Daily Post: Middle Seat

It’s not all too often that the WordPress Daily Post writer’s inspiration is a topic I can relate to travel but this one certainly is travel related from the get go. It’s called Middle Seat and they want to know how you handle a very chatty stranger that you’ve been seated next to en route to your destination.

As it happens, I don’t often seem to get caught with a very chatty seat mate on a plane. I’m a large person and I try to pick a seat that’s next to an empty one, hoping the plane doesn’t fill up. It makes things more comfortable for me and the person beside me. Sometimes I get lucky and the empty seat stays that way and sometimes it’s filled. The odds seem to be about 60/40 in favour of a seatmate on the long haul flights. Never, ever do I sit in the middle seat of a 3 or 4 seat section and in general, prefer the aisle so it’s easier for me to get out.

I do remember one flight where I had a very nervous seat mate. She jumped and squeaked and fretted at ever sound the plane made. She was white, she was fidgety, most definitely a nervous flyer. When the landing gear thumped down into place, I thought she’d lift right out of her seat. I joked, “Ok, if you *didn’t* hear that, we’d be in a lot more trouble !” I chatted to her, make a few jokes, and I think I distracted her enough.

One other time I sat beside a tiny French-speaking nun. She didn’t say too much and her English wasn’t too good. When she did make the occasional remark, mostly I just smiled and nodded because her accent was very strong and I couldn’t make out what she said. My French is very much limited to what I learned in school, 35  to 40 years ago! I can interpret numbers, food, directions but it’s not really up to holding a conversation and I suppose her English was about the same.

The last really enjoyable conversation I got into with a fellow traveler was in the summer of 2014 with my friend. We were heading to Montreal to see Queen in concert. She sat in the row behind me and got into a conversation with her seatmate about music and concerts and drew me in as well. It’s a bit more awkward, trying to talk to someone in the row behind but we managed. He turned out to be a Jimmy Buffet fan of great stamina, belonging to an online fan group whose members follow the singer religiously and travel around to meet up and attend his concerts. I can identify with that in my own way, since I have been known to travel under the same sort of circumstances to hang out with my online friends who are fans of Coronation Street. Fandom has given me lots of travel opportunities and has expanded my circle of friends enormously.

I have had lovely conversations with occasional seat mate but I’ve never got “stuck” with someone that prattled on and on endlessly, annoying or boring me to tears. When I have had  a seatmate that wanted to talk, they were friendly, and congenial. Mostly, though, whoever is beside me in the middle of the three or in the other seat, if it’s a “two-fer”, keeps to themself as do I. I am not a shy person but striking up a conversation under those circumstances seems to bring out the shyness in me more. It’s more than just small talk isn’t it, when you’re on a 6 hour+ flight somewhere. I am, however, pleased if my seatmate does want to talk and it all turns out ok.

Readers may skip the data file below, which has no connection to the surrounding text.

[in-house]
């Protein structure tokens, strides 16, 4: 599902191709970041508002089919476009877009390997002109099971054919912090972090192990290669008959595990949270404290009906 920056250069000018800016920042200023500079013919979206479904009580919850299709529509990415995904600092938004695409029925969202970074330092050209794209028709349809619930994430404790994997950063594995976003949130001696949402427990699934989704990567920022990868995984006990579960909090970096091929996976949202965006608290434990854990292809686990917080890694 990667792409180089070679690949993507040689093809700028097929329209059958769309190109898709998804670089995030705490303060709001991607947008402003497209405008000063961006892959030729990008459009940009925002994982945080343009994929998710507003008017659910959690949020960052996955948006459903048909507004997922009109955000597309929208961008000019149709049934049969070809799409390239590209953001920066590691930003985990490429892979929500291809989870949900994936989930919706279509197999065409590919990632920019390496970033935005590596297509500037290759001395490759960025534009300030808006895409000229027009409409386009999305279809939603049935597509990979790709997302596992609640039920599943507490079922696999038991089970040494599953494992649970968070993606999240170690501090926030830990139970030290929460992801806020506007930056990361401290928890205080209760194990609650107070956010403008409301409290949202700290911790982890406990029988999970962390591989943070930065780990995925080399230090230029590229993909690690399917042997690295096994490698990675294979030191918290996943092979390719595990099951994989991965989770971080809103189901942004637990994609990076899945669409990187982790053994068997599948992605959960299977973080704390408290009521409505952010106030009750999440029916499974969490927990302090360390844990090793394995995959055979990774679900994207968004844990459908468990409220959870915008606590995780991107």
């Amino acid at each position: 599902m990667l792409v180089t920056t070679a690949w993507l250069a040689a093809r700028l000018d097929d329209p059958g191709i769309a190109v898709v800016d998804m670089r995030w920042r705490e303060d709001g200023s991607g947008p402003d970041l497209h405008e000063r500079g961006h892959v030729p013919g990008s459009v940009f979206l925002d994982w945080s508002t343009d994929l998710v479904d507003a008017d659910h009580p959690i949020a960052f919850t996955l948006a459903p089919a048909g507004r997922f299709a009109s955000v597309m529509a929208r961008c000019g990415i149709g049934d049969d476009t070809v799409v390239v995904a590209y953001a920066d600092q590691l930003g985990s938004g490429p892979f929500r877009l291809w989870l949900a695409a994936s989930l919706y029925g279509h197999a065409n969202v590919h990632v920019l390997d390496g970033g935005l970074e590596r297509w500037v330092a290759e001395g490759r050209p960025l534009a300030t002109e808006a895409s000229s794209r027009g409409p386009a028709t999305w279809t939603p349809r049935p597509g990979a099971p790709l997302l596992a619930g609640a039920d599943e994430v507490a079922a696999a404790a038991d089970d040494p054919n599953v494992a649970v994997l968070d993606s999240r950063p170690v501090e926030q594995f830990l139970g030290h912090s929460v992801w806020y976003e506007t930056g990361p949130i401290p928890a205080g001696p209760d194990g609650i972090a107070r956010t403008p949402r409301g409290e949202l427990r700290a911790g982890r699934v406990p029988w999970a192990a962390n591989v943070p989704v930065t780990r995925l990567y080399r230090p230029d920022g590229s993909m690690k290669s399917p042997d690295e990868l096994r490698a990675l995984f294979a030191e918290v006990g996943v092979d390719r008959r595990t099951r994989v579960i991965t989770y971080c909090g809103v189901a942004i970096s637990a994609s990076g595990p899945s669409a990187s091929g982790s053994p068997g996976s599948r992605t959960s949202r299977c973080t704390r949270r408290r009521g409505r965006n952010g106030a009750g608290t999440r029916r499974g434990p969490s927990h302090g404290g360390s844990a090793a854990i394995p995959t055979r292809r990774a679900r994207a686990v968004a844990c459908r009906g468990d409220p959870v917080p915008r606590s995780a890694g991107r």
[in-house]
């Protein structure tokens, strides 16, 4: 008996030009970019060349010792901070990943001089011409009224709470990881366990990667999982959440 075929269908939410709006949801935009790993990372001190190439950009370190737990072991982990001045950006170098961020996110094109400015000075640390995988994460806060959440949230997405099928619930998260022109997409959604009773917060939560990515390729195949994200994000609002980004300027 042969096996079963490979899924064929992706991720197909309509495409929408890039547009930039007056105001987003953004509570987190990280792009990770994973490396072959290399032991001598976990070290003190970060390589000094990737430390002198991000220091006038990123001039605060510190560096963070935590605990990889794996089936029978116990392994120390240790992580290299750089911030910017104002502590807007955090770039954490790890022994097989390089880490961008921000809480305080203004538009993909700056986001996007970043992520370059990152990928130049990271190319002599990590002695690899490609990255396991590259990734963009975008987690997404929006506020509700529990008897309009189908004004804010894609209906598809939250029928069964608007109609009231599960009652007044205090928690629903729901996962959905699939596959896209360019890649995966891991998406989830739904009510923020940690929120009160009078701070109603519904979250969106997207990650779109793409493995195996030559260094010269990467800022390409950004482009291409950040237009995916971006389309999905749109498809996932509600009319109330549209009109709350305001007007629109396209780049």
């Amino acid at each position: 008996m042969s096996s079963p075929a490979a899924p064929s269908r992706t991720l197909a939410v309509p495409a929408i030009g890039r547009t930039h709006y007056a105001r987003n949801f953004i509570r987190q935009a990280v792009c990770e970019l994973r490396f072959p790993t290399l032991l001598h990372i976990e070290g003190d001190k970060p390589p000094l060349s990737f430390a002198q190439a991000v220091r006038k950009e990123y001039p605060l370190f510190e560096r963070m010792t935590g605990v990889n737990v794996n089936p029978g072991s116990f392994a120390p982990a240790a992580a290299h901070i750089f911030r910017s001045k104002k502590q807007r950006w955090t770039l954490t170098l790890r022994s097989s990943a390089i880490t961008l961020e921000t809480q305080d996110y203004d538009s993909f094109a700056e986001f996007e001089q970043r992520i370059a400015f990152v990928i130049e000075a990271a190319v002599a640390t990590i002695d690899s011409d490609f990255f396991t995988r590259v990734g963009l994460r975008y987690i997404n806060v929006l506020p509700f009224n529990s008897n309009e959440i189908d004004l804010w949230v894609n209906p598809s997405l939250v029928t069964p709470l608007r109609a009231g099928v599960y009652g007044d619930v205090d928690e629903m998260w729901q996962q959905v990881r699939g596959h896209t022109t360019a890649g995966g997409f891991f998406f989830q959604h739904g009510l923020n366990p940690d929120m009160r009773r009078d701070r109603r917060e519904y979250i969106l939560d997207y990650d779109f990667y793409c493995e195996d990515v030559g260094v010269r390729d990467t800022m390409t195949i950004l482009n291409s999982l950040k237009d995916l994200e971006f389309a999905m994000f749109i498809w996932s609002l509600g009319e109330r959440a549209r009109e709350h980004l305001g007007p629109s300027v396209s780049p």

I shouldn’t have jinxed myself like that. I’m flying out next weekend to the UK on the overnight flight. If I get a seatmate, it could be a disaster now that I’ve said I am usually lucky! Oh dear.

WPC: Creepy

The WordPress weekly challenge asks us to show something creepy.

The first time I traveled somewhere that affected me was the battlefield of Cullodden in Scotland. I passed through the visitor centre and out on to the area where the great battle between the Highland Scots and the English armies clashed on April 16, 1746. The Scottish were decimated. Many were buried on the fields in mass graves by clans. You can still see the risings in the earth and clan markers for some of them. There’s also a spot called the Well of the Dead, a spring in the earth where a particularly fierce charge through the English line of defence ended with the death of Alexander MacGillivray on this spot. This is a marker to his bravery. While walking around through the paths and looking out on the area, though it likely looks far different now than it did back then, and there’s a road cutting right through the middle of it, you can still feel something, maybe the spirits of the dead, maybe lingering cries of the dying as the wind whispers through the trees.

The Well of the Dead. Culloden, Scotland

Another recent creepy thing that we saw was this death mask in the Tower of London, something that an executioner wore.